Chemicals are commonly known as dangerous substances. We label chemicals, we are wary around them, and we wear PPE around them to prevent burns. However, sometimes we don’t take into consideration the possible reactive chemicals that may cause serious explosions, leading to death. On the “Houston Chronicle,” a series of entries goes into detail about some of the major effects of reactive chemicals. Read the following excerpt from part 4 of the written series:
“On a September morning in 2002, five CSB board members hosted a public meeting in Houston. The board had been formed four years earlier to investigate accidents and recommend safety improvements, and its first years were spent looking at individual incidents. But that day, the board released an investigation into a whole class of hazards: reactive chemicals.
The 167 incidents tallied by the CSB over two decades spanned from Lido, N.J., to Pasadena, Texas. One was a short drive from the meeting, in Channelview, where an uncontrolled reaction inside a liquid waste tank at the ARCO plant led to an explosion that killed 17 workers.
Board member Gerald Poje said the study evoked memories of an earlier tragedy, when a reaction between methyl isocynate and water at the Union Carbide plant in Bhopal, India, released more than 30 metric tons of toxic gas and killed 3,800 people immediately.
That disaster created ripple effects felt around the world, resulting in voluntary reforms by industry leaders and congressional action on right-to-know policies and improved emergency planning. But chemical accidents kept occurring in the U.S., and in 1990, Congress amended the Clean Air Act.
It specified that OSHA and EPA include highly reactive chemicals in new safety standards for chemical facilities.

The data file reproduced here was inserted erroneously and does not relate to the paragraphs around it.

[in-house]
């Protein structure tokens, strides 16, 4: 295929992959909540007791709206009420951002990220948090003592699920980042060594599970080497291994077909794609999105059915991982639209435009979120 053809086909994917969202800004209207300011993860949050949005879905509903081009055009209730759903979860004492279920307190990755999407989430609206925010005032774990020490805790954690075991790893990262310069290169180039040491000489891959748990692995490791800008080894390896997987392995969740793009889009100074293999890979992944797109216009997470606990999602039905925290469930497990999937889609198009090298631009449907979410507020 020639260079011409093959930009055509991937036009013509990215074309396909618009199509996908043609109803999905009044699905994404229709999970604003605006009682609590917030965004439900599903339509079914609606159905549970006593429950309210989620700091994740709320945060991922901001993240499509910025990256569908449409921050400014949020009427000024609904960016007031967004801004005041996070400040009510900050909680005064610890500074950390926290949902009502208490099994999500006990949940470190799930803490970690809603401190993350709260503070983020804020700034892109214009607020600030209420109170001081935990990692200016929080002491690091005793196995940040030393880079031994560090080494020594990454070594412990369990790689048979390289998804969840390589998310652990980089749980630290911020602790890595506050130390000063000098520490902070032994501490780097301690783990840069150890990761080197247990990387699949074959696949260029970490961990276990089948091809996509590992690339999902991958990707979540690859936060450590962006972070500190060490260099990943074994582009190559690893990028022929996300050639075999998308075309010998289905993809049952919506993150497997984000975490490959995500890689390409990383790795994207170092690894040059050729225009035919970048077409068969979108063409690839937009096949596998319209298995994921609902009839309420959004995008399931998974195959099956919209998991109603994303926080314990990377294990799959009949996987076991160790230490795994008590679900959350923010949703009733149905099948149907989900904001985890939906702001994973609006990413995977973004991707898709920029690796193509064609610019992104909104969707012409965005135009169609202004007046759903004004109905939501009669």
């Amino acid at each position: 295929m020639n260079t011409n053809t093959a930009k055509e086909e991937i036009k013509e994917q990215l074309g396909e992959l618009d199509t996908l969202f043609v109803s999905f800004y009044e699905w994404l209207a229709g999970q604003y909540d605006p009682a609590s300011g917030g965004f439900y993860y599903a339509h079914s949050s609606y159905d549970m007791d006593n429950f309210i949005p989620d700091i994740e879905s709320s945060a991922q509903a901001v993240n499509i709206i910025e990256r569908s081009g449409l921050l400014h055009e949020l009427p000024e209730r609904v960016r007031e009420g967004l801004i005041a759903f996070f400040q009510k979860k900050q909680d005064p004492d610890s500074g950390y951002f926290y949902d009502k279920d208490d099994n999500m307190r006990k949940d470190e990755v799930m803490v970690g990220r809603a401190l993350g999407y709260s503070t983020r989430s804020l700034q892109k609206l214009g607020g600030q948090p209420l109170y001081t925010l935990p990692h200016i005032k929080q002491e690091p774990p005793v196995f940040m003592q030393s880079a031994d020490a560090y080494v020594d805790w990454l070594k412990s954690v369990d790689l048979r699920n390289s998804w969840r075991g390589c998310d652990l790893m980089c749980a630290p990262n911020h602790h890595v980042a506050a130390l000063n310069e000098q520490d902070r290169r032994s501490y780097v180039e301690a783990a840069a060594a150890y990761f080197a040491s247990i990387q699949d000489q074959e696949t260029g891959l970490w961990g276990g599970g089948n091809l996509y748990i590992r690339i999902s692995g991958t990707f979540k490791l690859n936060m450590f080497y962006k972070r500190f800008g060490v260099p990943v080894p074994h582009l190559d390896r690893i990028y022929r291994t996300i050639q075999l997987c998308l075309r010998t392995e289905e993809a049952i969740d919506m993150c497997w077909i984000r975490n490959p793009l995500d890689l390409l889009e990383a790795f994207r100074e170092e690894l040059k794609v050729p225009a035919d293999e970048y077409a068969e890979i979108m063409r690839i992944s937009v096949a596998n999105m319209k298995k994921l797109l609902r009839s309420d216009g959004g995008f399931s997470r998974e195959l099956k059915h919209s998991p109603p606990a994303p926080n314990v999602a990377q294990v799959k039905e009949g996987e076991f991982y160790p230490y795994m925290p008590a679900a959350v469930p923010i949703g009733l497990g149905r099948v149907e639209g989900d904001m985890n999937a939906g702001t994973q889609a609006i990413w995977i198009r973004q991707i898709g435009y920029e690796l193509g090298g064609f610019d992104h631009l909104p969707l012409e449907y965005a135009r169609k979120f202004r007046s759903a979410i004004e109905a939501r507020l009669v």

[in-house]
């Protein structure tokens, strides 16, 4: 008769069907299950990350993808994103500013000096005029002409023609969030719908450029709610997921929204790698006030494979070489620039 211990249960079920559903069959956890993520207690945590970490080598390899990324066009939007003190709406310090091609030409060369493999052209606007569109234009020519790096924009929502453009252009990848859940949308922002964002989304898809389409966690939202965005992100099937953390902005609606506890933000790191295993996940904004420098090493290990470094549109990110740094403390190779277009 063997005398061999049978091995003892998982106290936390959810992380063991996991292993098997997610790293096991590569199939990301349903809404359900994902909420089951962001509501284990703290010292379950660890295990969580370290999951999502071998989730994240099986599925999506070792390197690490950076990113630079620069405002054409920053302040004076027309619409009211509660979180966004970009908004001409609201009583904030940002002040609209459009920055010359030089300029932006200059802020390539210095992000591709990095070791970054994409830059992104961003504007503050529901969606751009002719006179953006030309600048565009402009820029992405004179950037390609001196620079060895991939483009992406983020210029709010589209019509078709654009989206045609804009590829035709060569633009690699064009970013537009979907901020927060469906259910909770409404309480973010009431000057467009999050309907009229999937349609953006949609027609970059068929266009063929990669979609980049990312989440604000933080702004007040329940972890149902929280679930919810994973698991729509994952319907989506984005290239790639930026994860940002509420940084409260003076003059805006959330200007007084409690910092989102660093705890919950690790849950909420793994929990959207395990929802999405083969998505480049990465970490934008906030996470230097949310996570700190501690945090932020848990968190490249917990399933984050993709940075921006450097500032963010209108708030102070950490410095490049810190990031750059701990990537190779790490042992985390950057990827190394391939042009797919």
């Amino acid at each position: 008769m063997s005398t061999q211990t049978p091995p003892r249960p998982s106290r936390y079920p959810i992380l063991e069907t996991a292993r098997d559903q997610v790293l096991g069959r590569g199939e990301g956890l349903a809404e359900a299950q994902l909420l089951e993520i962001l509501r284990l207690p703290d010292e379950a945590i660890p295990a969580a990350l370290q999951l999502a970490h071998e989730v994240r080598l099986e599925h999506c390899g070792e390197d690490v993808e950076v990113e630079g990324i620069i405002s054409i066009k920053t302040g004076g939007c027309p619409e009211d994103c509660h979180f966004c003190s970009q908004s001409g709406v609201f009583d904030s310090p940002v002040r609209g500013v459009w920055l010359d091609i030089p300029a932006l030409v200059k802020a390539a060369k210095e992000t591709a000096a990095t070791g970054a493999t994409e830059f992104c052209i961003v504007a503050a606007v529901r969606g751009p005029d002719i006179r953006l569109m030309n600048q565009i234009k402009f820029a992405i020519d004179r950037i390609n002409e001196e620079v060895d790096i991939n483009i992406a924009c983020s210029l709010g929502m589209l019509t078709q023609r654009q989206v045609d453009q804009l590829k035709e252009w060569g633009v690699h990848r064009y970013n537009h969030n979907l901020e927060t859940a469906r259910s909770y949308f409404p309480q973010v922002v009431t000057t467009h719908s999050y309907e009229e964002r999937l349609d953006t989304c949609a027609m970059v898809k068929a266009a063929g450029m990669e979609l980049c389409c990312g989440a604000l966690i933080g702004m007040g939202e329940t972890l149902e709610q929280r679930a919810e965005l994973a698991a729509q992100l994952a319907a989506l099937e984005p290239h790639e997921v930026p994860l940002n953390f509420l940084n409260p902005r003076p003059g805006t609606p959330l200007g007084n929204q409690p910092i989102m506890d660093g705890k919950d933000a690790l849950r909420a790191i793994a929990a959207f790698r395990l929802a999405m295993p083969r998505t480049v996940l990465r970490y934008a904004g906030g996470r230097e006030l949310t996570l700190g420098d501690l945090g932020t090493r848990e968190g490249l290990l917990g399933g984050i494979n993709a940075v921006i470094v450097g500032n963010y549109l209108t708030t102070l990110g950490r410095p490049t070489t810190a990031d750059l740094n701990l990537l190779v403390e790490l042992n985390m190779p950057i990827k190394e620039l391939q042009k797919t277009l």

OSHA responded by including 40 reactive chemicals in its rules. The EPA created a list of 130 chemicals for its rules but none was selected based on its reactivity, according to the CSB.
Twelve years later, at the Houston meeting, the CSB recommended that OSHA broaden its safety program to include more individual chemicals and processes that can lead to runaway reactions.
It called for the EPA to regulate reactive hazards under the Risk Management Program.
It called for industry to create a database that would allow the public and companies to learn from reactive incidents.
None of those suggestions was followed, though both the EPA and OSHA worked with industry leaders to provide guidance on reactive hazards.
The CSB has no authority to force changes. It just continues to draw attention to the problem.
It did so after a toxic cloud spewed in 2004 at an MFG Chemical plant in Dalton, Ga., which forced the evacuation of about 200 families, and after the 2006 fire at a Synthron Inc. facility in Morganton, N.C., killed one worker and injured 14.
It issued a damning report after a 2,450-gallon reactor blew up in 2007, at T2 Laboratories in Jacksonville, Fla. The explosion — the equivalent of 1,400 pounds of TNT — killed four employees, including Charles Bolchoz, a chemical engineer.”
The rest of this article can be read to further understand some serious affects of reactive chemicals. However, it is also important to look into the proper training for when you will be surrounded by chemicals, in order to avoid situations that could be deadly. HazCom and other training materials can be found at the following links:
Online (eLearning) Training Courses